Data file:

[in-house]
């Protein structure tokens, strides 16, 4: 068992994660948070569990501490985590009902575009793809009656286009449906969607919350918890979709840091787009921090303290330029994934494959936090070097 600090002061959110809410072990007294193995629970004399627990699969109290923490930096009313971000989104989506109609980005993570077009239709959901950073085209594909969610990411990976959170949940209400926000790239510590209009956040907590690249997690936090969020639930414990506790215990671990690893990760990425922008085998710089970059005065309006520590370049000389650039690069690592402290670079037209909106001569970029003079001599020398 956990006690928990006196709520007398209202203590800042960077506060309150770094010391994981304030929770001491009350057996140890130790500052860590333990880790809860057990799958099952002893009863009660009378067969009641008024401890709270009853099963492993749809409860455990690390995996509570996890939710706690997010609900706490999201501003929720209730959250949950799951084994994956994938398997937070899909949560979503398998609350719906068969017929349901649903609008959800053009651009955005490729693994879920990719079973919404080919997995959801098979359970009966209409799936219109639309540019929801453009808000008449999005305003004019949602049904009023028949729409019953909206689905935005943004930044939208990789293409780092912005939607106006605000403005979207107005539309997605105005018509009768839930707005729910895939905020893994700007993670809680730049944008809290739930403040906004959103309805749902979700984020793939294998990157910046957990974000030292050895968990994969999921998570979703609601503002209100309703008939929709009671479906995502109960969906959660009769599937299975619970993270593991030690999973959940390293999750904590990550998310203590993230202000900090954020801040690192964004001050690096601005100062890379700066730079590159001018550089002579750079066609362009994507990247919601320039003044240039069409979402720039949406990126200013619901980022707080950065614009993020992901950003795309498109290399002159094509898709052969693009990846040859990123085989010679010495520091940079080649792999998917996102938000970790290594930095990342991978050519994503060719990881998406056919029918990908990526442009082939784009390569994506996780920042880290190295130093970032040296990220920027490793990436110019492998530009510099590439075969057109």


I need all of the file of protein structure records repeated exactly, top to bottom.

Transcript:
[in-house]
């Protein structure tokens, strides 16, 4: 068992994660948070569990501490985590009902575009793809009656286009449906969607919350918890979709840091787009921090303290330029994934494959936090070097 600090002061959110809410072990007294193995629970004399627990699969109290923490930096009313971000989104989506109609980005993570077009239709959901950073085209594909969610990411990976959170949940209400926000790239510590209009956040907590690249997690936090969020639930414990506790215990671990690893990760990425922008085998710089970059005065309006520590370049000389650039690069690592402290670079037209909106001569970029003079001599020398 956990006690928990006196709520007398209202203590800042960077506060309150770094010391994981304030929770001491009350057996140890130790500052860590333990880790809860057990799958099952002893009863009660009378067969009641008024401890709270009853099963492993749809409860455990690390995996509570996890939710706690997010609900706490999201501003929720209730959250949950799951084994994956994938398997937070899909949560979503398998609350719906068969017929349901649903609008959800053009651009955005490729693994879920990719079973919404080919997995959801098979359970009966209409799936219109639309540019929801453009808000008449999005305003004019949602049904009023028949729409019953909206689905935005943004930044939208990789293409780092912005939607106006605000403005979207107005539309997605105005018509009768839930707005729910895939905020893994700007993670809680730049944008809290739930403040906004959103309805749902979700984020793939294998990157910046957990974000030292050895968990994969999921998570979703609601503002209100309703008939929709009671479906995502109960969906959660009769599937299975619970993270593991030690999973959940390293999750904590990550998310203590993230202000900090954020801040690192964004001050690096601005100062890379700066730079590159001018550089002579750079066609362009994507990247919601320039003044240039069409979402720039949406990126200013619901980022707080950065614009993020992901950003795309498109290399002159094509898709052969693009990846040859990123085989010679010495520091940079080649792999998917996102938000970790290594930095990342991978050519994503060719990881998406056919029918990908990526442009082939784009390569994506996780920042880290190295130093970032040296990220920027490793990436110019492998530009510099590439075969057109």